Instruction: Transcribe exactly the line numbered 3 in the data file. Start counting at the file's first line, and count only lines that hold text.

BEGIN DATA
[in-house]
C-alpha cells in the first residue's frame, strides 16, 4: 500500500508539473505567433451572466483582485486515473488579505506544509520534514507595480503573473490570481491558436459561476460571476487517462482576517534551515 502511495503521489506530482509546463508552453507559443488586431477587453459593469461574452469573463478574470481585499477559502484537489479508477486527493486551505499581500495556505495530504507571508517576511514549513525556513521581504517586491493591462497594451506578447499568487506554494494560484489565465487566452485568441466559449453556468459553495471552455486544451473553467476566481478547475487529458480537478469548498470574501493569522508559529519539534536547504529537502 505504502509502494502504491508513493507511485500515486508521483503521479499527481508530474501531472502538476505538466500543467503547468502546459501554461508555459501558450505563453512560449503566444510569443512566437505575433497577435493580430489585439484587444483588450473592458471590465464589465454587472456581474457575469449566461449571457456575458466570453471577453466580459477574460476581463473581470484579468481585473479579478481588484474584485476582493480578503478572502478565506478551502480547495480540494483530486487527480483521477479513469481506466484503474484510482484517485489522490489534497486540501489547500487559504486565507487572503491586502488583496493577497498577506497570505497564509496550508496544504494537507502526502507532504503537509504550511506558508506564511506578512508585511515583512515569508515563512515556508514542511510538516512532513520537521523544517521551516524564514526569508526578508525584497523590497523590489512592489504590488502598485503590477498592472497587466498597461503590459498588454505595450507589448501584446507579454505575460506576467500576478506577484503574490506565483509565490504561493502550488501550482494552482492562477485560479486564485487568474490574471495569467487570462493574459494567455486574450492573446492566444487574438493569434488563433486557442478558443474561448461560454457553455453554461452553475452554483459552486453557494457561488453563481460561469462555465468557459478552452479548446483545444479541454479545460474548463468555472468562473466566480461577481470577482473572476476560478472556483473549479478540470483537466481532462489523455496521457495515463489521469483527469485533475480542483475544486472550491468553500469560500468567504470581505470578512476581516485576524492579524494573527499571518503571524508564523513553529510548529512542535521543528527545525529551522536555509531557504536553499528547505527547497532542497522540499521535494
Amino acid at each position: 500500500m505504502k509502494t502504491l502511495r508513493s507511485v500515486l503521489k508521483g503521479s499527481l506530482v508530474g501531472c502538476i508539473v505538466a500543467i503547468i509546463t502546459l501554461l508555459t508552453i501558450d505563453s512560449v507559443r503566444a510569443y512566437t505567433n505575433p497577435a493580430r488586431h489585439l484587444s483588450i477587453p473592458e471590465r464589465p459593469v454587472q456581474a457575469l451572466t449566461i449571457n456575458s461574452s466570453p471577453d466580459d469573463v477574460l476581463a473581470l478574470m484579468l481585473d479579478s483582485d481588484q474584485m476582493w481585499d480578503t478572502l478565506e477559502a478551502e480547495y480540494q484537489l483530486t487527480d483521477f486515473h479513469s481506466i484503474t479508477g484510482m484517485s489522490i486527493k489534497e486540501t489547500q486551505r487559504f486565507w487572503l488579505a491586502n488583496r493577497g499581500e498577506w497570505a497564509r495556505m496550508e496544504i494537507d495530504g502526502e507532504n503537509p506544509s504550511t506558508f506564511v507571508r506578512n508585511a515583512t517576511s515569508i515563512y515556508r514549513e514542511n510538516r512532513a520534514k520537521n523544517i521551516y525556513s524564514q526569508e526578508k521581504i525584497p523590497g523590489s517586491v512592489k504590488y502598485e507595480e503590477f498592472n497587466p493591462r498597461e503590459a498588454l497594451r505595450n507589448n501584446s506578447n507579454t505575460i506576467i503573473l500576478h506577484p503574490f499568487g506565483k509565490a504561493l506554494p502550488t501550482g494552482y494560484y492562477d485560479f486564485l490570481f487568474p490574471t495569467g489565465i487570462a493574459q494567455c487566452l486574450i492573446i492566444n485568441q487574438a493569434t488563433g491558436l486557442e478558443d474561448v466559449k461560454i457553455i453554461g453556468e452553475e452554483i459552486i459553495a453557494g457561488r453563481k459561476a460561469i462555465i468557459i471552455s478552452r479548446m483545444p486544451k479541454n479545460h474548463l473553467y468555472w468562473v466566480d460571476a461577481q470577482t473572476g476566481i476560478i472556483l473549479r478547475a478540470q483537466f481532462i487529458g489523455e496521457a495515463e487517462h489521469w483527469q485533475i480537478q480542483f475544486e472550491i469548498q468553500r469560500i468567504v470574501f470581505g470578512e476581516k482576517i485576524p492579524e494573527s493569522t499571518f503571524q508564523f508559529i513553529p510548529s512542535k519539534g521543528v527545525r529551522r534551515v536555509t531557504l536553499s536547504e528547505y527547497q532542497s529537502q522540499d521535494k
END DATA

Amino acid at each position: 500500500m505504502k509502494t502504491l502511495r508513493s507511485v500515486l503521489k508521483g503521479s499527481l506530482v508530474g501531472c502538476i508539473v505538466a500543467i503547468i509546463t502546459l501554461l508555459t508552453i501558450d505563453s512560449v507559443r503566444a510569443y512566437t505567433n505575433p497577435a493580430r488586431h489585439l484587444s483588450i477587453p473592458e471590465r464589465p459593469v454587472q456581474a457575469l451572466t449566461i449571457n456575458s461574452s466570453p471577453d466580459d469573463v477574460l476581463a473581470l478574470m484579468l481585473d479579478s483582485d481588484q474584485m476582493w481585499d480578503t478572502l478565506e477559502a478551502e480547495y480540494q484537489l483530486t487527480d483521477f486515473h479513469s481506466i484503474t479508477g484510482m484517485s489522490i486527493k489534497e486540501t489547500q486551505r487559504f486565507w487572503l488579505a491586502n488583496r493577497g499581500e498577506w497570505a497564509r495556505m496550508e496544504i494537507d495530504g502526502e507532504n503537509p506544509s504550511t506558508f506564511v507571508r506578512n508585511a515583512t517576511s515569508i515563512y515556508r514549513e514542511n510538516r512532513a520534514k520537521n523544517i521551516y525556513s524564514q526569508e526578508k521581504i525584497p523590497g523590489s517586491v512592489k504590488y502598485e507595480e503590477f498592472n497587466p493591462r498597461e503590459a498588454l497594451r505595450n507589448n501584446s506578447n507579454t505575460i506576467i503573473l500576478h506577484p503574490f499568487g506565483k509565490a504561493l506554494p502550488t501550482g494552482y494560484y492562477d485560479f486564485l490570481f487568474p490574471t495569467g489565465i487570462a493574459q494567455c487566452l486574450i492573446i492566444n485568441q487574438a493569434t488563433g491558436l486557442e478558443d474561448v466559449k461560454i457553455i453554461g453556468e452553475e452554483i459552486i459553495a453557494g457561488r453563481k459561476a460561469i462555465i468557459i471552455s478552452r479548446m483545444p486544451k479541454n479545460h474548463l473553467y468555472w468562473v466566480d460571476a461577481q470577482t473572476g476566481i476560478i472556483l473549479r478547475a478540470q483537466f481532462i487529458g489523455e496521457a495515463e487517462h489521469w483527469q485533475i480537478q480542483f475544486e472550491i469548498q468553500r469560500i468567504v470574501f470581505g470578512e476581516k482576517i485576524p492579524e494573527s493569522t499571518f503571524q508564523f508559529i513553529p510548529s512542535k519539534g521543528v527545525r529551522r534551515v536555509t531557504l536553499s536547504e528547505y527547497q532542497s529537502q522540499d521535494k